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Close to .500 Is OK--for Now

May 09, 1997|MIKE DiGIOVANNA

They've overachieved in some areas, underachieved in others, but considering the strength of their early schedule and the number of key injuries, the Angels seem happy to be two games under .500 after 30 games.

"We're missing our closer [Troy Percival], we started the season without our ace [Chuck Finley], now we're missing Mark Langston and Mark Gubicza, and we didn't have much depth going into the season," third baseman Dave Hollins said. "We're just trying to keep our heads above water until everyone comes back."

The Angels are still afloat, but the problem in the American League West is there are two powerboats out there that have barely revved their engines and are capable of leaving the Angels in their wake at any time.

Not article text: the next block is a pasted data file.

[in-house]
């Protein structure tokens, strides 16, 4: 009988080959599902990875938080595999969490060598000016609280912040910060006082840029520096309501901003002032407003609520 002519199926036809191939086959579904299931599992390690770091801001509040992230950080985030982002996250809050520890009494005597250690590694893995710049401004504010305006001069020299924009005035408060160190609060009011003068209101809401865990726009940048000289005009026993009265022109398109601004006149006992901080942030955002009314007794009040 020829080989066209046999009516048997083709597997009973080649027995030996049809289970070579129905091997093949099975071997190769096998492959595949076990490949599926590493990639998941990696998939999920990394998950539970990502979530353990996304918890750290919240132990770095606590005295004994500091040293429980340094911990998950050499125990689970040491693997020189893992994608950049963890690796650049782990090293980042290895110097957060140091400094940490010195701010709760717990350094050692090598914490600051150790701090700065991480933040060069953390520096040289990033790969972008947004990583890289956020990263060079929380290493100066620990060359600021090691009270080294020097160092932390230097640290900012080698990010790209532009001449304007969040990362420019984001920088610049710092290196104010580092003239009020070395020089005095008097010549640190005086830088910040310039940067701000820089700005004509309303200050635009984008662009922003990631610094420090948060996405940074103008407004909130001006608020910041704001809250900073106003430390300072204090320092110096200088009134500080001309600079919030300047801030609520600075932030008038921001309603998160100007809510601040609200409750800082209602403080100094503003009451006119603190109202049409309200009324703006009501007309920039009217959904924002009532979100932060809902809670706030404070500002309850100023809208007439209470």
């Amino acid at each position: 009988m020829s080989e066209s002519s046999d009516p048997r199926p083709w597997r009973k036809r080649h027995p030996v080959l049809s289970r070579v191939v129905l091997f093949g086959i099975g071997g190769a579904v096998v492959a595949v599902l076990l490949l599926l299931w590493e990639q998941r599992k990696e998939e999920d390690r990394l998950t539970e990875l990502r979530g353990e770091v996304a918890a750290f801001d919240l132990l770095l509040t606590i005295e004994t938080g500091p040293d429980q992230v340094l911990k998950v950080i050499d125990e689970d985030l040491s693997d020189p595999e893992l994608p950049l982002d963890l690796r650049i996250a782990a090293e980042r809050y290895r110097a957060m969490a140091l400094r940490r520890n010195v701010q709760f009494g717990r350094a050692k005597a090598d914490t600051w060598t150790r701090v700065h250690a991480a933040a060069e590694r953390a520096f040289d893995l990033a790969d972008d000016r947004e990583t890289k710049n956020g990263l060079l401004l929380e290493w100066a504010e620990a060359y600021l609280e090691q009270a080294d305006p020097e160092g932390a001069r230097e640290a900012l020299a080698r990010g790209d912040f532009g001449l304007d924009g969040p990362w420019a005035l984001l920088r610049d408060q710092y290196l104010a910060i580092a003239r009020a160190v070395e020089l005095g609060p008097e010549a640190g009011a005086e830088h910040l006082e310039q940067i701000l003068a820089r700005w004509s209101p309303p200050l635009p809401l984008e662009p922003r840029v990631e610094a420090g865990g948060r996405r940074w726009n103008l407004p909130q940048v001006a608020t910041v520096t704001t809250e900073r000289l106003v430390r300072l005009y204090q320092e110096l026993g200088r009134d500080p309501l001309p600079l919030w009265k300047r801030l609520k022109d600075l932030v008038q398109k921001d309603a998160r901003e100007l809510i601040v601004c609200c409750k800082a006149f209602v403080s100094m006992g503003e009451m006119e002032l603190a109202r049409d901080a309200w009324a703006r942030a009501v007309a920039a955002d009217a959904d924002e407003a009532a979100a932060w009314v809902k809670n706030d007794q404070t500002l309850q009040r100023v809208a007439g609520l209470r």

Seattle leads the Angels by four games but is still waiting for everyone but Ken Griffey Jr. in the heart of its lineup to catch fire, and Texas is ahead of the Angels despite playing the first five weeks of the season without 1996 most valuable player Juan Gonzalez.

"The Mariners and Rangers are still the teams to beat, but until we match up with them head to head, you don't know where you stand," shortstop Gary DiSarcina said.

Of the Angels' 16 losses, only six have been by two runs or more, but of 14 wins, only five have been by two runs or more. Pitching (4.89 earned-run average) has been better than expected, but hitting (.271 batting average, last in league in homers and extra-base hits) has lapsed.

The Angels have 27 stolen bases--they had 53 for the entire season in 1996. They have committed only one error in the last seven games, but have only two homers in the last 10.

The one area we have to concentrate more on is offense," DiSarcina said.

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